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Thursday, June 2, 2011


image courtesy of designplaygrounds.com
Zoraa South and West Slavic word meaning "dawn, aurora".
  1. How does Marco Polo really know what he claims to know of Zora as it no longer exists?  And the vignette's final paragraph reflects interestingly against the first sentence, which states of Zora that, "no one, having seen it, can forget."  So when it's gone... what?  Memory cannot be inherited, after all.
  2. I mentioned synecdoche and metonymy in the last post about Tamara.  Inasmuch as either of these is a sort of--and maybe this is a stretch--mnemonic (and more so than just another crazy spelling) are all of the disparate and unforgettable points, all mnemonics really, synecdochic or metonymic of the whole--all for one and one for all?
  3. If the most learned men are those who've memorized Zora and anyone who visits Zora cannot forget it, wouldn't anyone who simply visits and sees [all of] Zora become another of the most learned men?
  4. This city is a little difficult for me to grasp.  Is it set up as it is only be ironic in the end?  This alone would make sense, but it leaves Zora otherwise shallower than the preceding cities.
  5. Well, maybe not.  The whole notion of this city's memorableness together with its passing reminds me of the danger faced by the general world's public by the loss of a culture.  Loss of a spoken language.  Loss of oral traditions.  Loss of purity in aboriginal bloodlines.  Once lost, it will never return.  Some things, no matter the scholarship that pursues it after its demise, will never be brought back.  Only Jurassic Park managed that.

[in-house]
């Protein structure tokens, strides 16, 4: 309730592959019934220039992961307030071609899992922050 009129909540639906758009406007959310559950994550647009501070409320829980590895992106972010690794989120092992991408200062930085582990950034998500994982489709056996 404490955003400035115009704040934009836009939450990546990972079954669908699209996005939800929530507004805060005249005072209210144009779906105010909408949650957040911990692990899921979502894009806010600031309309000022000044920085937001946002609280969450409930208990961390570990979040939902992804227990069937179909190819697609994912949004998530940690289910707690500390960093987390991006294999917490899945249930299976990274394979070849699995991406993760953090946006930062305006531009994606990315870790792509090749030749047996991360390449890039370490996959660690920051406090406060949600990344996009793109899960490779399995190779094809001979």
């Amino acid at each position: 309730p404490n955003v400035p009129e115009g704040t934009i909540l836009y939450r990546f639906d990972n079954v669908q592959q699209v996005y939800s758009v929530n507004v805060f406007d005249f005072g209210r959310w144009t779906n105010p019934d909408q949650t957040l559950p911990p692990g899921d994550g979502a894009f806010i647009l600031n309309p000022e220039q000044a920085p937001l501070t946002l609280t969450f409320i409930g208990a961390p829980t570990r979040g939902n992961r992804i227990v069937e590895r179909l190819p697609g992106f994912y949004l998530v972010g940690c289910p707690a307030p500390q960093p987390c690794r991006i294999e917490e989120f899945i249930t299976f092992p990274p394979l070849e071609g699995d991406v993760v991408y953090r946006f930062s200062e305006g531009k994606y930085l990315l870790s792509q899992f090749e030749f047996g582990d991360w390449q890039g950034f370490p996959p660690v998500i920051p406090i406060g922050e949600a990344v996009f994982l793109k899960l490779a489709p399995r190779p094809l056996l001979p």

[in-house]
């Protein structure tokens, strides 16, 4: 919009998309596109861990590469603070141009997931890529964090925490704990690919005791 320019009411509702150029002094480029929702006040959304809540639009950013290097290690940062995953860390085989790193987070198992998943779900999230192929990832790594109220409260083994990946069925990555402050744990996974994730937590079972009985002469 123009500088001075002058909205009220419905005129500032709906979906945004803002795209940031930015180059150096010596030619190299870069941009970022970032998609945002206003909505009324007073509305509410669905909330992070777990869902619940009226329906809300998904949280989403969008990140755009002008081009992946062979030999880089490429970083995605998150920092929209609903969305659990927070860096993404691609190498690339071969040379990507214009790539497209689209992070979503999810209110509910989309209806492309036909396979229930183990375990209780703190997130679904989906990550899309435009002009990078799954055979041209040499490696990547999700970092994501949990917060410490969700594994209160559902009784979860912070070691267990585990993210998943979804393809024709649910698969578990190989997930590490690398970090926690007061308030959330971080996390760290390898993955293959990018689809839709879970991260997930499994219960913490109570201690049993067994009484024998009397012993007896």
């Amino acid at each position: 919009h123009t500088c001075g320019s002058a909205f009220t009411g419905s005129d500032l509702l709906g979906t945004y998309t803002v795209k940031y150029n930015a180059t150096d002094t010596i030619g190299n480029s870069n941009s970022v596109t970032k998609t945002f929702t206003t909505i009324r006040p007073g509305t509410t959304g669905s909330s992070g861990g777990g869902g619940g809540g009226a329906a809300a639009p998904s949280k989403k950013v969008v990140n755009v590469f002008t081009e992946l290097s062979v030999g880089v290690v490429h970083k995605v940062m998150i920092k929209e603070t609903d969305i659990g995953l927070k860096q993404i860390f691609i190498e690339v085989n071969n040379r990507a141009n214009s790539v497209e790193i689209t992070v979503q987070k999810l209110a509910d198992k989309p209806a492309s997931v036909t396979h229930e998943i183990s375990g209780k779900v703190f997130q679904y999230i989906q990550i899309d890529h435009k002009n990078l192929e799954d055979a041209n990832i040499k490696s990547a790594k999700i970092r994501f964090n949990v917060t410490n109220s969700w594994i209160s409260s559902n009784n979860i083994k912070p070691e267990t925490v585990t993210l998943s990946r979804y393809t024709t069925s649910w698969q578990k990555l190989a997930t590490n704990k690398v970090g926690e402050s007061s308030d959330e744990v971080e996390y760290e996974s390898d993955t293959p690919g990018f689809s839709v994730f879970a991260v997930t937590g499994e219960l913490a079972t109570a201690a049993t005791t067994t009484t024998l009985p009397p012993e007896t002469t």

1. 1. I'm not sure that this makes sense, but it does fit in well with the idea of dawn. I took it to represent sort of the familiar memories of childhood. You can remember everything about it, even though most of it was mundane, but you can never really return to the "city" once you've left it.
    2. Not sure.
    3. The most learned man is the one who doesn't forget what he learned in childhood?
    5. Yeah, I think that's true, too.

  2. 1. I think, after having reread the next one (or the one after?), maybe it really is set up just to be ironic and even rhetorical. The problem is, I know how these strange cities--like this one--fit into the whole, which makes it a little difficult to dissect apart from the others.
    3. Everything I ever need to know I learned in kindergarten.


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